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Flashbacks Of A Fool

Daniel Craig in Flashbacks Of A Fool

Review by Jack Foley

IndieLondon Rating: 3 out of 5

DANIEL Craig stars in and produces Flashbacks Of A Fool, a long cherished project that he has helped to bring to the screen with longtime friend Baillie Walsh, who writes and directs. But the ensuing film, although extremely stylish and occasionally moving, is very much a flawed experience.

Walsh’s ambitious screenplay often feels like it’s struggling to squeeze everything in, especially late on, and he expects his audiences to make some pretty big leaps of faith.

But those that do will enjoy Craig’s gutsy central performance as well as the heightened sense of nostalgia and sexuality that surrounds the flashback sequences.

Beginning in the present day, the film picks up in the aftermath of a drug-fuelled orgy as Craig’s washed-up movie star Joe Scot is faced with the prospect of having thrown his career away. He’s further shaken by a phone call from his mum (Olivia Williams) informing him of the sudden death of his childhood friend, Boots (Max Deacon).

Distraught, Joe seeks sanctuary on the beach and is moved to reflect on his formative years growing up in a seaside coastal town in the UK, when as a young man (now played by Harry Eden) he enjoyed a summer of passion involving a Roxy Music obsessed teenager (Felicity Jones) and a sexually frustrated mother (Jodhi May) that ended in tragedy.

Flashbacks Of A Fool is arguably at its best when Craig is on the screen, his egotistical screw-up offering a fascinating glimpse into the dangers of Hollywood success and the ghosts from the past that can haunt people no matter how far they run. A meeting with his agent (played by Mark Strong) is particularly well-played, as is his subsequent journey back home to confront family and friends.

The flashbacks, too, succeed in recapturing the joy and frustration of those teenage years and feature strong performances from the likes of Eden, May and Jones that are filled with a sexual energy and musical passion thar are partly drawn from the writer-director’s own past (especially musically).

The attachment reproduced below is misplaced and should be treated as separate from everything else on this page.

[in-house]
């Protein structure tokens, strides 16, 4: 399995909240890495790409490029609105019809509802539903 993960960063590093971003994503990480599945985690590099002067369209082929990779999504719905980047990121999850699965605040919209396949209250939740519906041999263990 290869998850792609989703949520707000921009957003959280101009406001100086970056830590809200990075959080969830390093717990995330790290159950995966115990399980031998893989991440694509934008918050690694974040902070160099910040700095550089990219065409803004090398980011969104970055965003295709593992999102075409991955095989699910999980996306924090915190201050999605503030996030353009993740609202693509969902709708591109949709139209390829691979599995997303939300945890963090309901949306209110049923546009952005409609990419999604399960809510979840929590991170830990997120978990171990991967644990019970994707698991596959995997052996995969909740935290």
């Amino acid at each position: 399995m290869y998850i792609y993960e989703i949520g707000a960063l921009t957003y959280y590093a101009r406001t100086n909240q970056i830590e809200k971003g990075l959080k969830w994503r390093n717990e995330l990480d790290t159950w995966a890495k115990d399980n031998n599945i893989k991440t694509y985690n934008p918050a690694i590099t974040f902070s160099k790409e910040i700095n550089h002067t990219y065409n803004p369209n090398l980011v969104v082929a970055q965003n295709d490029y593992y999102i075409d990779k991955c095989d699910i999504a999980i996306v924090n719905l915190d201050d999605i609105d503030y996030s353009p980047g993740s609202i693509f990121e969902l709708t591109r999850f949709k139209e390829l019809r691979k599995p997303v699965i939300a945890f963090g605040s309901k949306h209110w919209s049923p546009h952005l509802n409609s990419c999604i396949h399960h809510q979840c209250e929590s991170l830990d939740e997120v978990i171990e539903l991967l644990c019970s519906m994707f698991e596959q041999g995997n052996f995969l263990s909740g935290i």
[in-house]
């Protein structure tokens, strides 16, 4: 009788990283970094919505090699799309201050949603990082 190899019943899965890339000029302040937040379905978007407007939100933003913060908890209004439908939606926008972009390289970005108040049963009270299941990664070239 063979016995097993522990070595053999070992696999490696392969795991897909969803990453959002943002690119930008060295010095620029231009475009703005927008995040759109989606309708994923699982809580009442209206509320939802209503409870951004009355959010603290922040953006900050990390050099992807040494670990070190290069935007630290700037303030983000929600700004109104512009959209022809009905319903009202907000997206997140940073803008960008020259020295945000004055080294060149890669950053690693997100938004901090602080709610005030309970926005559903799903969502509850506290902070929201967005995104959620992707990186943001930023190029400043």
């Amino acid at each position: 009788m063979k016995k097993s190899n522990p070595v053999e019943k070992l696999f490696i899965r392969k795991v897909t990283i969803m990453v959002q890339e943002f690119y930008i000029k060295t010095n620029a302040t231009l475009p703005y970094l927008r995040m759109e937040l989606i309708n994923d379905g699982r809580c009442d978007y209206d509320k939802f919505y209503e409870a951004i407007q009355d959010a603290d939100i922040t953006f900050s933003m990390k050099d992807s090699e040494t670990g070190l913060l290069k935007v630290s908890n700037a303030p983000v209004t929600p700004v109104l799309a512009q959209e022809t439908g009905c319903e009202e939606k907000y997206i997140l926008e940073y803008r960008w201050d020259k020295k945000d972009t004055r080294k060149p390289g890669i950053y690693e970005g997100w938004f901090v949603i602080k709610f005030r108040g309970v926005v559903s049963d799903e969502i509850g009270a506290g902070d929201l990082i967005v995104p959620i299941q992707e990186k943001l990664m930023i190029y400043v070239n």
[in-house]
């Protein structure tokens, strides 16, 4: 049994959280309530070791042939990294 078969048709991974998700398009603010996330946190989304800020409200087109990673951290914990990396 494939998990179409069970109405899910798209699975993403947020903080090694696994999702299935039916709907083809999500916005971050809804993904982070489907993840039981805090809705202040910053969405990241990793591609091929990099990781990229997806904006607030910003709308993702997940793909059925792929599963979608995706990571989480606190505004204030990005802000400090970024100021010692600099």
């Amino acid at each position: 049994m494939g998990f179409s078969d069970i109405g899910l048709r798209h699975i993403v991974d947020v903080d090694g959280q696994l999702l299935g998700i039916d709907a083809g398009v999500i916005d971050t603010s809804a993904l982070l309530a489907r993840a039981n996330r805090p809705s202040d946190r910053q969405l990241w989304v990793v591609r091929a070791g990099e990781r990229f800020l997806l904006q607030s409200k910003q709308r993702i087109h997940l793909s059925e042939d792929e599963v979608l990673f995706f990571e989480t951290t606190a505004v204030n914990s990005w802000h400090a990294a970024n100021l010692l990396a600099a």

The main tragedy that underpins the story is also devastatingly realised in one of the film’s many well orchestrated set pieces.

But as strong as some moments are, the film struggles to hang together as a whole and there are lapses that could have benefited from greater exploration, such as the friendship between Joe and Boots that feels under-developed.

The cursory explanation of the fate of one key character also drew some unintentional giggles at the screening I saw, while the final few scenes felt rushed given the emotions involved. It prevented the film from carrying a really lasting emotional impact and gave rise to the suspicion that Walsh had over-indulged during some of the coming-of-age material.

That said, Flashbacks Of A Fool still has plenty to enjoy and it does lay down some impressive markers for the future. Craig provides a timely reminder that there’s more to the actor than his 007 persona, Walsh appears to be a stylish filmmaker to watch and younger cast members such as Eden and Jones seem to have a very bright future ahead of them.

Certificate: 15
Running time: 114mins
UK DVD Release: September 22, 2008